What Happened to Limp Bizkit?
Limp Bizkit had it, that undefinable something coupled with the right place at the right time that translates into instant mega-stardom. They literally blew up rock/rap in the late 1990s and were all over the airwaves and MTV and their success spawned a countless number of imitators.
With Fred Durst on vocals, Wes Borland on guitar, Sam Rivers on bass, John Otto on drums and DJ Lethal adding the hip-hop touch on the turntables, the band attempted to take over the world. And they succeeded for a while.
After several successful albums and singles and sold out world tours and festivals, Limp Bizkit dropped off the music radar.
So... Where did they go?
A Little History
In the late 1990s and early 2000s, there weren't many bands bigger than Limp Bizkit. With the albums Three Dollar Bill Yall, Significant Other and Chocolate Starfish and the Hotdog Flavored Water, the band flew up the charts, and released hit singles like Faith, Nookie, Break Stuff and Rollin'.
Limp Bizkit were everywhere, due in part to Durst's apparent belief that even bad press is still press. Indeed, Durst seemed to take great pleasure in the revolting name of the band, some of their albums and some of their singles. (Google them, it's not fit to print here.) Limp Bizkit also managed to get themselves into a few 'beefs' with other acts, most notably Eminem. Many industry experts mused that these feuds were solely designed for publicity.
Two distinct things happened that caused the 'fall' of Limp Bizkit. The first was that the whole rock/rap novelty wore itself out almost as quickly as it began.
The second catalyst was a bigger death blow than the first.
In 2001, Borland, considered by some to be the creative genius of the band, left the group. Reportedly, Borland was in it just for the music, and felt that Limp Bizkit, under Durst's guidance, was consistently selling out. Though, in a public statement, Durst said that he wished Borland well after his departure, he still managed to start a MySpace war with Borland when he began working with his new project, a band called Black Light Burns.
Without Borland, and with Durst now completely in control of the band's focus, their musical direction shifted. Their next album, 2003's Results May Vary, was given largely unfavorable reviews, and the standout single from that record, a cover of The Who's Behind Blue Eyes caught the band a lot of flak. Many classic rock fans believed that Limp Bizkit had 'mutilated' a song that shouldn't have been covered to begin with. More than one critic stated that this album's sole focus was Fred Durst, and that's exactly the way he wanted it.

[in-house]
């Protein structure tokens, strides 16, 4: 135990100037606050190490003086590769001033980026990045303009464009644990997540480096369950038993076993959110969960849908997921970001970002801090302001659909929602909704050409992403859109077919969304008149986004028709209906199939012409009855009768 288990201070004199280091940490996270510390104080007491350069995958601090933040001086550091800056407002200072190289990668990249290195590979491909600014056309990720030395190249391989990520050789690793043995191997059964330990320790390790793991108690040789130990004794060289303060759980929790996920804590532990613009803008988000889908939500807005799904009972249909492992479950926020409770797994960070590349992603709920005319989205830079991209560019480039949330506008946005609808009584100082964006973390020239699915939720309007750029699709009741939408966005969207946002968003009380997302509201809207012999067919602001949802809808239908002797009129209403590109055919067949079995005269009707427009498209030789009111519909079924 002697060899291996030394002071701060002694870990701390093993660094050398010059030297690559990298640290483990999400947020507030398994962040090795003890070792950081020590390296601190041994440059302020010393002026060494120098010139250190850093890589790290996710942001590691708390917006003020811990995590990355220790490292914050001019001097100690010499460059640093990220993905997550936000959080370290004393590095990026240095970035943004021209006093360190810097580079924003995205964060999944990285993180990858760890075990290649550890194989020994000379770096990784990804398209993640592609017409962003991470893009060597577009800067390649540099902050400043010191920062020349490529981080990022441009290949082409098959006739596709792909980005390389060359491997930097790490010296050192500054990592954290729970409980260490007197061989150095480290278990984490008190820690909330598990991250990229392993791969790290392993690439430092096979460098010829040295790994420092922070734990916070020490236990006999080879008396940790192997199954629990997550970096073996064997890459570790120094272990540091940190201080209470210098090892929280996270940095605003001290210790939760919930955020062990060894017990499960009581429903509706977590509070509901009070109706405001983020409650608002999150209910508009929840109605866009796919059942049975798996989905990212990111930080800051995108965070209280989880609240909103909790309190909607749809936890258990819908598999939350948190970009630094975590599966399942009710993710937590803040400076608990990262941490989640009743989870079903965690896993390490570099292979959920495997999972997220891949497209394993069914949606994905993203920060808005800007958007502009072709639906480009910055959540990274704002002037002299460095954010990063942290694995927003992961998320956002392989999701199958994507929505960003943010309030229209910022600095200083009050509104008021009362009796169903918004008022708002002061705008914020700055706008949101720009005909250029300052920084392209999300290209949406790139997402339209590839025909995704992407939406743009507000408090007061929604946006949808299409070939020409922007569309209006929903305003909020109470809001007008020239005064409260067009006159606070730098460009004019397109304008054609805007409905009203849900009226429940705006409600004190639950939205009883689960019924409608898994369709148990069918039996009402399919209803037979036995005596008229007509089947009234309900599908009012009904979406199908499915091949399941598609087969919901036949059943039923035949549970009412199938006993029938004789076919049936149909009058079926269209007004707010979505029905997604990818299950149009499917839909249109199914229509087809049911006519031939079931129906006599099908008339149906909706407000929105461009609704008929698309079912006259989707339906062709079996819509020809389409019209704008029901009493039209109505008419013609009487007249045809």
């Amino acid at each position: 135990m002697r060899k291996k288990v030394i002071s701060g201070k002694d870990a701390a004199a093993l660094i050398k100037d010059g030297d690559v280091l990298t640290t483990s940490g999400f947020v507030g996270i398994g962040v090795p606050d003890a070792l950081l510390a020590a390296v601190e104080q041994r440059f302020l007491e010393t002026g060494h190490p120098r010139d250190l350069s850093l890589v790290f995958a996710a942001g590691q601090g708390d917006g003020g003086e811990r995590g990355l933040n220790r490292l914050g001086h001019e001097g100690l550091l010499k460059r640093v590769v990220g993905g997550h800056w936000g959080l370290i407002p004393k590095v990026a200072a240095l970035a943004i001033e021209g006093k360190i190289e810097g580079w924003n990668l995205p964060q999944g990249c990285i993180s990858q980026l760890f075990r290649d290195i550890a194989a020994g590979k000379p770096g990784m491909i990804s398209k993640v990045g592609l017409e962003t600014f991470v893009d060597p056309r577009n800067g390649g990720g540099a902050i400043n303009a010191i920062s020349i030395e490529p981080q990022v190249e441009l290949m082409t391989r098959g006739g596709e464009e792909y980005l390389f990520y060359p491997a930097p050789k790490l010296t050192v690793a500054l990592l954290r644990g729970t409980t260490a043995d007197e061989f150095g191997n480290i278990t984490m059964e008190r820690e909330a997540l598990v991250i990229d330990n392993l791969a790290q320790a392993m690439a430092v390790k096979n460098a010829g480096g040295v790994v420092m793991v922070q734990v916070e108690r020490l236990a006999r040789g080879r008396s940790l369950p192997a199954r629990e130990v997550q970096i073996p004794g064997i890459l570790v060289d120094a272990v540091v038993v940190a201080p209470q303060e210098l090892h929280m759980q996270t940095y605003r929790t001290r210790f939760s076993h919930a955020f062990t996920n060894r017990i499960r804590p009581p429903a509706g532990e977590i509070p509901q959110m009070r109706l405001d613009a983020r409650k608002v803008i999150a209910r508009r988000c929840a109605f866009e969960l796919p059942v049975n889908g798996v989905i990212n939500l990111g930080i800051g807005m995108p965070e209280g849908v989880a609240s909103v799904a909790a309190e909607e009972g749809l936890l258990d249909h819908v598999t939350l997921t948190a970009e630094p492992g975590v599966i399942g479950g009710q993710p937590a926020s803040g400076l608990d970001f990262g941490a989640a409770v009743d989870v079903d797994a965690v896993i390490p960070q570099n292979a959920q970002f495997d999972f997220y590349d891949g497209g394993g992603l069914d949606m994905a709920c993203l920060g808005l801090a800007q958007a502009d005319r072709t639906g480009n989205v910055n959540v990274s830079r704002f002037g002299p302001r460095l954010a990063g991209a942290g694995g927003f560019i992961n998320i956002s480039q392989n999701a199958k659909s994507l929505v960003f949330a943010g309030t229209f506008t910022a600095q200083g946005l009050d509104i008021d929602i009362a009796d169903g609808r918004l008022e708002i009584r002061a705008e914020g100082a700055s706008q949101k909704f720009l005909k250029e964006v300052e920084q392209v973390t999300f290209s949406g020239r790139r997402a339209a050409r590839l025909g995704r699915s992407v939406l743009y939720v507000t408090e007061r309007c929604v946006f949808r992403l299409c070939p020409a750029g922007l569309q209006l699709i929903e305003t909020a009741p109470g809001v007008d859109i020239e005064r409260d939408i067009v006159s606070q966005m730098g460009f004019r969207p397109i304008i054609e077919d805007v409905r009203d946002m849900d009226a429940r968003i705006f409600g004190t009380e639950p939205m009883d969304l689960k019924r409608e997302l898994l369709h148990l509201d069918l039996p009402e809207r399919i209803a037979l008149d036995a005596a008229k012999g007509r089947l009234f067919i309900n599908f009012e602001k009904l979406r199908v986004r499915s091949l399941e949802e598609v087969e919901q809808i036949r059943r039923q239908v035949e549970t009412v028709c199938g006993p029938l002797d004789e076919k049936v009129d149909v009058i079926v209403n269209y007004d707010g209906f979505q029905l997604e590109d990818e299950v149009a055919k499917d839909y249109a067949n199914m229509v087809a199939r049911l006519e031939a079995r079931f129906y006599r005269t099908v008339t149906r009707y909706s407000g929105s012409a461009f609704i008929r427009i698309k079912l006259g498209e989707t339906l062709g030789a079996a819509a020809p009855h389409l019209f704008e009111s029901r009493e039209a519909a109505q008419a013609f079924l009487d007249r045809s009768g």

The backlash was bad. Even in 2004, after Borland's return, fans had simply had enough of Limp Bizkit and Durst's attention-seeking antics. During a concert on the 2005 Summer Sanitarium Tour featuring acts like Metallica, Korn and Kid Rock, fans started chanting 'F*ck Fred Durst' and throwing trash on the stage during their performance.
Though Durst is a true showman on stage, rock fans felt that he was trying to overshadow his band and become the main focus. He wanted attention, and would do anything he could to get it, even at the expense of his band.
After the fairly successful release of the album The Unquestionable Truth (Part 1) in 2005 which put them more in the alt-rock category that rap/rock, Limp Bizkit went on hiatus.
Limp Bizkit Ready to Go Official Music Video (Explicit Lyrics)
So... Where Are They Now?
Since the official Limp Bizkit hiatus in 2005, it's members have been busy.
Fred Durst has a burgeoning film career and had a well-received role in the movie Population 436. He was also involved in the business end of the music business as an A&R rep for the band's label, Interscope. Wes Borland continued with Black Light Burns, recording and touring with the band and made some high profile remixes of metal songs. Sam Rivers became a producer for bands from Limp Bizkit's hometown of Jacksonville, Florida. John Otto was actually giving drum lessons and working on his own rap career.
In 2011, Limp Bizkit reunited and released the album Gold Cobra, their first record together since 2004. The reviews for the album were mixed. Critics said that the music was good, but Durst's lyrics and vocal style were not. The albums style was considered a throwback to the early days of nu metal and rock/rap and Limp Bizkit's earlier records, which was considered a success by some. Others feel that the rock/rap train has long since left the station and the style of music is no longer relevant. Gold Cobra peaked on the Billboard 200 Album chart at number sixteen. It only sold 63,000 copies in the first six months after it's release.
In December of 2011, Limp Bizkit was dropped/released from their contract with Interscope. Though Durst said in an interview that 'finally we have been able to get off our label and become independent,' the band turned right around and signed a contract with Cash Money Records, the hip-hop home of Lil Wayne, Drake and Nicki Minaj, among other people.
In July of 2013, Limp Bizkit released the video for their new single, Ready to Go. The song and video feature Lil Wayne and the critics are divided. The video features not only scantily clad women, but also Fred Durst on the toilet. It's hard to tell at this point if the band will again find fame an fortune.
How do you feel about Limp Bizkit
Questions & Answers
Do you feel the classic Limp Bizkit songs are good enough to make future fans who like the age of good rap and rock compared to today's synthetic feeling music?
Yes, absolutely. In any age, LB is going to be a standout. Think about what was on radio at the time - grunge, boy bands and Break Stuff.Helpful 3
© 2012 GH Price